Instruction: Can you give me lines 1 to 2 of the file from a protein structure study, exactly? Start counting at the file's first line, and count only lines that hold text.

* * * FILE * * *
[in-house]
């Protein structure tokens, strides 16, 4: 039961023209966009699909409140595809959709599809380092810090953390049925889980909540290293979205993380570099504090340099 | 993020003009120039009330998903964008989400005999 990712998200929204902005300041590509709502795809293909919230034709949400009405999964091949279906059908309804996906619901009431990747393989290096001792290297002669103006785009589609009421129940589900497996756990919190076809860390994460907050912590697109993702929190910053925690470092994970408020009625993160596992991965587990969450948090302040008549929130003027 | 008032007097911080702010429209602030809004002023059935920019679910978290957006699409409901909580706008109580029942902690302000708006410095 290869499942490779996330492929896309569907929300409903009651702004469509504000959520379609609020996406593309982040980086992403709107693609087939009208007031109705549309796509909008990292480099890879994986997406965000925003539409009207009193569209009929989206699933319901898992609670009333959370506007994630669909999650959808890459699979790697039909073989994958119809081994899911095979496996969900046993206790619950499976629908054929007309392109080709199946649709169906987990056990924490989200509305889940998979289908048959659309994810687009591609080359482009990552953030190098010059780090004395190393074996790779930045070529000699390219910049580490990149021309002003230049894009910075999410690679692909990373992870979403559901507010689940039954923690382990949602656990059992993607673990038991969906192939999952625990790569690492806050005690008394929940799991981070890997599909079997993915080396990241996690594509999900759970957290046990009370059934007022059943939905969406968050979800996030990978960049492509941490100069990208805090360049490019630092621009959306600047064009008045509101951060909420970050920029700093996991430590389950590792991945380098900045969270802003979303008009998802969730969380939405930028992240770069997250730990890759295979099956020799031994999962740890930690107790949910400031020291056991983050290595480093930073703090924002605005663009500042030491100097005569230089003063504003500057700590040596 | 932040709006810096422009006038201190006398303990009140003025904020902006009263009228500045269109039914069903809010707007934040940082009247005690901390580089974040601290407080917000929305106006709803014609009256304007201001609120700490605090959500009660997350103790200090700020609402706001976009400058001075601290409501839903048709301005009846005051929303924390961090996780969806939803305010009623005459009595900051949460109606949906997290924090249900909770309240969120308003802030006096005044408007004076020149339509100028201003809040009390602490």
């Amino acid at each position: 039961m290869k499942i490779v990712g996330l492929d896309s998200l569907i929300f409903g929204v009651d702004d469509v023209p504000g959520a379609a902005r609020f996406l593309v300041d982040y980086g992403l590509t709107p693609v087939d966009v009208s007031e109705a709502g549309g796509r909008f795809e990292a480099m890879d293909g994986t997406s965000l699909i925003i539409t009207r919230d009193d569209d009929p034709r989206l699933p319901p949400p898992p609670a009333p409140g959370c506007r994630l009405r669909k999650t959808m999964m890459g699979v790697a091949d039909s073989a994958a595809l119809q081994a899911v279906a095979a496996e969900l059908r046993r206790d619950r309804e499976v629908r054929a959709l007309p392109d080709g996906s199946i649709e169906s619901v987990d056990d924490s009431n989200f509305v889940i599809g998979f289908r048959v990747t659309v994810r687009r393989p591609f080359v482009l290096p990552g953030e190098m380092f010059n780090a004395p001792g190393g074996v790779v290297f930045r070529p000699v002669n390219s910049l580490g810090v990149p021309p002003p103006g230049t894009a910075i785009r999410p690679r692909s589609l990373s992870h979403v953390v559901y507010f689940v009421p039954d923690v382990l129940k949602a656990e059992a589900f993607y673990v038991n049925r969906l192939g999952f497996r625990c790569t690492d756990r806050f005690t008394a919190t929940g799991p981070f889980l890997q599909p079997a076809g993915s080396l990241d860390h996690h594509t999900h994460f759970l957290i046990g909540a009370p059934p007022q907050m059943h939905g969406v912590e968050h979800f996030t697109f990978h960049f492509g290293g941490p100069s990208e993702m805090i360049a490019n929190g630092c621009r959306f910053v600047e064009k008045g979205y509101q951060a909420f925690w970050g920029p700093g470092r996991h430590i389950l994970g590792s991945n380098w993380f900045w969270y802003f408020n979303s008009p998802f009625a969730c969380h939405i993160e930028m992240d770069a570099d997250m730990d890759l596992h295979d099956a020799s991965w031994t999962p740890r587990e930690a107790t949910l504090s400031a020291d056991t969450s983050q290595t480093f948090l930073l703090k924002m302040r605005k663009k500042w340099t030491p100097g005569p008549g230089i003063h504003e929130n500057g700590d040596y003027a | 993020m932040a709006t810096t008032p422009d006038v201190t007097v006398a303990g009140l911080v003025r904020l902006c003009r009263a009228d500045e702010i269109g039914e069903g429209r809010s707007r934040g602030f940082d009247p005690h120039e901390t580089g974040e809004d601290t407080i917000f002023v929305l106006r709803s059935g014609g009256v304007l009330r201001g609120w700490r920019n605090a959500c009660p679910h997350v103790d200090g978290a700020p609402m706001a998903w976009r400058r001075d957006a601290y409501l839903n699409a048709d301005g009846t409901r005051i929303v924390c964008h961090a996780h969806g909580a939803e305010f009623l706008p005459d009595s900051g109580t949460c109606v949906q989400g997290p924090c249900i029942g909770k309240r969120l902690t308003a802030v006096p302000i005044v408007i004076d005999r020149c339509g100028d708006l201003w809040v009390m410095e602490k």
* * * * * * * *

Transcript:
[in-house]
């Protein structure tokens, strides 16, 4: 039961023209966009699909409140595809959709599809380092810090953390049925889980909540290293979205993380570099504090340099 | 993020003009120039009330998903964008989400005999 990712998200929204902005300041590509709502795809293909919230034709949400009405999964091949279906059908309804996906619901009431990747393989290096001792290297002669103006785009589609009421129940589900497996756990919190076809860390994460907050912590697109993702929190910053925690470092994970408020009625993160596992991965587990969450948090302040008549929130003027 | 008032007097911080702010429209602030809004002023059935920019679910978290957006699409409901909580706008109580029942902690302000708006410095 290869499942490779996330492929896309569907929300409903009651702004469509504000959520379609609020996406593309982040980086992403709107693609087939009208007031109705549309796509909008990292480099890879994986997406965000925003539409009207009193569209009929989206699933319901898992609670009333959370506007994630669909999650959808890459699979790697039909073989994958119809081994899911095979496996969900046993206790619950499976629908054929007309392109080709199946649709169906987990056990924490989200509305889940998979289908048959659309994810687009591609080359482009990552953030190098010059780090004395190393074996790779930045070529000699390219910049580490990149021309002003230049894009910075999410690679692909990373992870979403559901507010689940039954923690382990949602656990059992993607673990038991969906192939999952625990790569690492806050005690008394929940799991981070890997599909079997993915080396990241996690594509999900759970957290046990009370059934007022059943939905969406968050979800996030990978960049492509941490100069990208805090360049490019630092621009959306600047064009008045509101951060909420970050920029700093996991430590389950590792991945380098900045969270802003979303008009998802969730969380939405930028992240770069997250730990890759295979099956020799031994999962740890930690107790949910400031020291056991983050290595480093930073703090924002605005663009500042030491100097005569230089003063504003500057700590040596 | 932040709006810096422009006038201190006398303990009140003025904020902006009263009228500045269109039914069903809010707007934040940082009247005690901390580089974040601290407080917000929305106006709803014609009256304007201001609120700490605090959500009660997350103790200090700020609402706001976009400058001075601290409501839903048709301005009846005051929303924390961090996780969806939803305010009623005459009595900051949460109606949906997290924090249900909770309240969120308003802030006096005044408007004076020149339509100028201003809040009390602490």